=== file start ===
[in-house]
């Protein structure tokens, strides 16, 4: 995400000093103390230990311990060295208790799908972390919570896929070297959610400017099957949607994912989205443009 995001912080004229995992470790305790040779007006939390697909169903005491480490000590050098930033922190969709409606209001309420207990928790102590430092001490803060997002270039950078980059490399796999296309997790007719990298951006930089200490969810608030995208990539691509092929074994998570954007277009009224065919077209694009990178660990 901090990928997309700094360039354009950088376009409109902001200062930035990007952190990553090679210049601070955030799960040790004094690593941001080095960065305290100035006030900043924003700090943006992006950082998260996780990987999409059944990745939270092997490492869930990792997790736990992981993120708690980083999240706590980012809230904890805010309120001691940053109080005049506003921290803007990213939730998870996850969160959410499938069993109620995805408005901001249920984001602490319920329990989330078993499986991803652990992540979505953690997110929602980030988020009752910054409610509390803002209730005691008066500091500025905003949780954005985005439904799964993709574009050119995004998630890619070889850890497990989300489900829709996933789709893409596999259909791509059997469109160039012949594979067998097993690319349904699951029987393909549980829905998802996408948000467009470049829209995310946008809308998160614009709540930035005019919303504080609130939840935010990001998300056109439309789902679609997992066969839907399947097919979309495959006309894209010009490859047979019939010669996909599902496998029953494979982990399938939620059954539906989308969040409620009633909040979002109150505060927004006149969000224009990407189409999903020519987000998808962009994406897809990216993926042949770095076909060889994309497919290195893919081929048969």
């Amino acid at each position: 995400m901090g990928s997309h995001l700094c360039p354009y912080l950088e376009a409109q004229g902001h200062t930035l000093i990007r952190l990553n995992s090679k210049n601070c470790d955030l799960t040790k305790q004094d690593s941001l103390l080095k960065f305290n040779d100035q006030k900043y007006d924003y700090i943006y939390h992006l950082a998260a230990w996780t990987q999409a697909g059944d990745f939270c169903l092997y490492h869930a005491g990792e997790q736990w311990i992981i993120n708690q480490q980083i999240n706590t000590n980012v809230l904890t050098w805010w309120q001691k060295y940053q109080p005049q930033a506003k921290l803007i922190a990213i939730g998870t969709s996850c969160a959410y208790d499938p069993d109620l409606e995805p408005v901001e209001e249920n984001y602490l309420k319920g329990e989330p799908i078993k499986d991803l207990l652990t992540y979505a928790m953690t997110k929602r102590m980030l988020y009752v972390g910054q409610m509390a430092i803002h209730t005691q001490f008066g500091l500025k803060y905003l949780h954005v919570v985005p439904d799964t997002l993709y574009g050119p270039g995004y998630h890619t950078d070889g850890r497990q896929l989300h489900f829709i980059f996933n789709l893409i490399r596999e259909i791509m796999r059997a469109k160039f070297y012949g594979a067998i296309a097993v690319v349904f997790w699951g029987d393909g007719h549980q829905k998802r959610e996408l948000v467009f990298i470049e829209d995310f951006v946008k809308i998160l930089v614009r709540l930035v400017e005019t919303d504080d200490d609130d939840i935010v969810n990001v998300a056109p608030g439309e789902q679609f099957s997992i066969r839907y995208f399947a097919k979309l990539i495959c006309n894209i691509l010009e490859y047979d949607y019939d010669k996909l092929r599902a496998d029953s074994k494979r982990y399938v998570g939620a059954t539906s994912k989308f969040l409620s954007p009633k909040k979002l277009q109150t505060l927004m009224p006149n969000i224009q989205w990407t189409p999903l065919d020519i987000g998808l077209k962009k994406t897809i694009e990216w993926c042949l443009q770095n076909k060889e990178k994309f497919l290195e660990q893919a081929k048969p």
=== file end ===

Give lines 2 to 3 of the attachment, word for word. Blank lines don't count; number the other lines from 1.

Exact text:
């Protein structure tokens, strides 16, 4: 995400000093103390230990311990060295208790799908972390919570896929070297959610400017099957949607994912989205443009 995001912080004229995992470790305790040779007006939390697909169903005491480490000590050098930033922190969709409606209001309420207990928790102590430092001490803060997002270039950078980059490399796999296309997790007719990298951006930089200490969810608030995208990539691509092929074994998570954007277009009224065919077209694009990178660990 901090990928997309700094360039354009950088376009409109902001200062930035990007952190990553090679210049601070955030799960040790004094690593941001080095960065305290100035006030900043924003700090943006992006950082998260996780990987999409059944990745939270092997490492869930990792997790736990992981993120708690980083999240706590980012809230904890805010309120001691940053109080005049506003921290803007990213939730998870996850969160959410499938069993109620995805408005901001249920984001602490319920329990989330078993499986991803652990992540979505953690997110929602980030988020009752910054409610509390803002209730005691008066500091500025905003949780954005985005439904799964993709574009050119995004998630890619070889850890497990989300489900829709996933789709893409596999259909791509059997469109160039012949594979067998097993690319349904699951029987393909549980829905998802996408948000467009470049829209995310946008809308998160614009709540930035005019919303504080609130939840935010990001998300056109439309789902679609997992066969839907399947097919979309495959006309894209010009490859047979019939010669996909599902496998029953494979982990399938939620059954539906989308969040409620009633909040979002109150505060927004006149969000224009990407189409999903020519987000998808962009994406897809990216993926042949770095076909060889994309497919290195893919081929048969």
């Amino acid at each position: 995400m901090g990928s997309h995001l700094c360039p354009y912080l950088e376009a409109q004229g902001h200062t930035l000093i990007r952190l990553n995992s090679k210049n601070c470790d955030l799960t040790k305790q004094d690593s941001l103390l080095k960065f305290n040779d100035q006030k900043y007006d924003y700090i943006y939390h992006l950082a998260a230990w996780t990987q999409a697909g059944d990745f939270c169903l092997y490492h869930a005491g990792e997790q736990w311990i992981i993120n708690q480490q980083i999240n706590t000590n980012v809230l904890t050098w805010w309120q001691k060295y940053q109080p005049q930033a506003k921290l803007i922190a990213i939730g998870t969709s996850c969160a959410y208790d499938p069993d109620l409606e995805p408005v901001e209001e249920n984001y602490l309420k319920g329990e989330p799908i078993k499986d991803l207990l652990t992540y979505a928790m953690t997110k929602r102590m980030l988020y009752v972390g910054q409610m509390a430092i803002h209730t005691q001490f008066g500091l500025k803060y905003l949780h954005v919570v985005p439904d799964t997002l993709y574009g050119p270039g995004y998630h890619t950078d070889g850890r497990q896929l989300h489900f829709i980059f996933n789709l893409i490399r596999e259909i791509m796999r059997a469109k160039f070297y012949g594979a067998i296309a097993v690319v349904f997790w699951g029987d393909g007719h549980q829905k998802r959610e996408l948000v467009f990298i470049e829209d995310f951006v946008k809308i998160l930089v614009r709540l930035v400017e005019t919303d504080d200490d609130d939840i935010v969810n990001v998300a056109p608030g439309e789902q679609f099957s997992i066969r839907y995208f399947a097919k979309l990539i495959c006309n894209i691509l010009e490859y047979d949607y019939d010669k996909l092929r599902a496998d029953s074994k494979r982990y399938v998570g939620a059954t539906s994912k989308f969040l409620s954007p009633k909040k979002l277009q109150t505060l927004m009224p006149n969000i224009q989205w990407t189409p999903l065919d020519i987000g998808l077209k962009k994406t897809i694009e990216w993926c042949l443009q770095n076909k060889e990178k994309f497919l290195e660990q893919a081929k048969p």